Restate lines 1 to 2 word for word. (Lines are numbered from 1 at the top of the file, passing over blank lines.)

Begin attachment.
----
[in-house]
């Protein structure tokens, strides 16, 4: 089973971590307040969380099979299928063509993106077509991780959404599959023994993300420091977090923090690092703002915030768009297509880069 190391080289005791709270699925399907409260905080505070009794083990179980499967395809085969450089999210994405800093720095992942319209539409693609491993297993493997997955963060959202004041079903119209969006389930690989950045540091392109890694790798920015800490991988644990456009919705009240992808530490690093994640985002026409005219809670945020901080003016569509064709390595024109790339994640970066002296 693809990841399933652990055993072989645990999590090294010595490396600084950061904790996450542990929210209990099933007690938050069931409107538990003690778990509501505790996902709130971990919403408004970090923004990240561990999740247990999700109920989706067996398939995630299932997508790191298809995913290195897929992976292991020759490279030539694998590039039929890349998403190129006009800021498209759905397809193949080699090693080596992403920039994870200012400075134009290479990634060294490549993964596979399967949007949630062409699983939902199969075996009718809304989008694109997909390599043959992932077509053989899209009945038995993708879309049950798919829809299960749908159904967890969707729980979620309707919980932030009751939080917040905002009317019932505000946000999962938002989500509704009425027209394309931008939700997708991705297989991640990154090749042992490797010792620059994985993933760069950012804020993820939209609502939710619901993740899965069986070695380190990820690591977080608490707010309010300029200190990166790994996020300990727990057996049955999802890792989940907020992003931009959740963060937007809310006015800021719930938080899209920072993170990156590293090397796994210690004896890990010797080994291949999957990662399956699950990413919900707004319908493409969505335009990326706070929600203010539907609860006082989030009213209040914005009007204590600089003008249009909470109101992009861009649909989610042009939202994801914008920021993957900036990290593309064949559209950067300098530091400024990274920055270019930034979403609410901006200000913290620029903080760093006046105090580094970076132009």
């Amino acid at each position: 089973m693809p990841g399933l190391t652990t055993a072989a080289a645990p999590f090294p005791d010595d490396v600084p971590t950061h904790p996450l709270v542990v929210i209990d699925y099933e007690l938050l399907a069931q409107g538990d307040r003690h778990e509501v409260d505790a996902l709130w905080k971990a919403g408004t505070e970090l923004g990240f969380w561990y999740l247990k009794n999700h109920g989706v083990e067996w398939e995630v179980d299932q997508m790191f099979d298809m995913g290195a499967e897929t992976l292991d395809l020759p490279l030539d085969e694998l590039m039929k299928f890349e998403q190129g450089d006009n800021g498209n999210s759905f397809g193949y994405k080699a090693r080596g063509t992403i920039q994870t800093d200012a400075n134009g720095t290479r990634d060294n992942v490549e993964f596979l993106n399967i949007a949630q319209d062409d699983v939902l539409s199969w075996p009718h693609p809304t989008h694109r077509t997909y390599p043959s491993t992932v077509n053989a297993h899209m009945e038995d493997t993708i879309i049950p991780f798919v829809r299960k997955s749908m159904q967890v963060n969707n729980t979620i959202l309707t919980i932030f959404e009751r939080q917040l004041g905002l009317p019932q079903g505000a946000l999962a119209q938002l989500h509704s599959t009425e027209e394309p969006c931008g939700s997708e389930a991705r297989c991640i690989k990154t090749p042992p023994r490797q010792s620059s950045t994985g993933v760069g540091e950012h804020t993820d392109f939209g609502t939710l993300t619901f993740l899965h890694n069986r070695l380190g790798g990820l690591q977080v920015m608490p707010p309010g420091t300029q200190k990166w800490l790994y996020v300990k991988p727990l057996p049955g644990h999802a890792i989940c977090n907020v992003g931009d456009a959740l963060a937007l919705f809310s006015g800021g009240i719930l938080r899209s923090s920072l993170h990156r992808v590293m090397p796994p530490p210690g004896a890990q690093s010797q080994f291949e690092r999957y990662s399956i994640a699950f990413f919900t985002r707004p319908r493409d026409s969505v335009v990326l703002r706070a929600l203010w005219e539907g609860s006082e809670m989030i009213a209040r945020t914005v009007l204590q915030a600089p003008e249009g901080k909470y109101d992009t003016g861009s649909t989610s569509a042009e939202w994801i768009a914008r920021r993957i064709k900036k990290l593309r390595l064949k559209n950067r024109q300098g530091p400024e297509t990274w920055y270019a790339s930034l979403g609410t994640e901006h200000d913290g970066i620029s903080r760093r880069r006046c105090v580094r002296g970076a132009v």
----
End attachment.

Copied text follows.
[in-house]
């Protein structure tokens, strides 16, 4: 089973971590307040969380099979299928063509993106077509991780959404599959023994993300420091977090923090690092703002915030768009297509880069 190391080289005791709270699925399907409260905080505070009794083990179980499967395809085969450089999210994405800093720095992942319209539409693609491993297993493997997955963060959202004041079903119209969006389930690989950045540091392109890694790798920015800490991988644990456009919705009240992808530490690093994640985002026409005219809670945020901080003016569509064709390595024109790339994640970066002296 693809990841399933652990055993072989645990999590090294010595490396600084950061904790996450542990929210209990099933007690938050069931409107538990003690778990509501505790996902709130971990919403408004970090923004990240561990999740247990999700109920989706067996398939995630299932997508790191298809995913290195897929992976292991020759490279030539694998590039039929890349998403190129006009800021498209759905397809193949080699090693080596992403920039994870200012400075134009290479990634060294490549993964596979399967949007949630062409699983939902199969075996009718809304989008694109997909390599043959992932077509053989899209009945038995993708879309049950798919829809299960749908159904967890969707729980979620309707919980932030009751939080917040905002009317019932505000946000999962938002989500509704009425027209394309931008939700997708991705297989991640990154090749042992490797010792620059994985993933760069950012804020993820939209609502939710619901993740899965069986070695380190990820690591977080608490707010309010300029200190990166790994996020300990727990057996049955999802890792989940907020992003931009959740963060937007809310006015800021719930938080899209920072993170990156590293090397796994210690004896890990010797080994291949999957990662399956699950990413919900707004319908493409969505335009990326706070929600203010539907609860006082989030009213209040914005009007204590600089003008249009909470109101992009861009649909989610042009939202994801914008920021993957900036990290593309064949559209950067300098530091400024990274920055270019930034979403609410901006200000913290620029903080760093006046105090580094970076132009």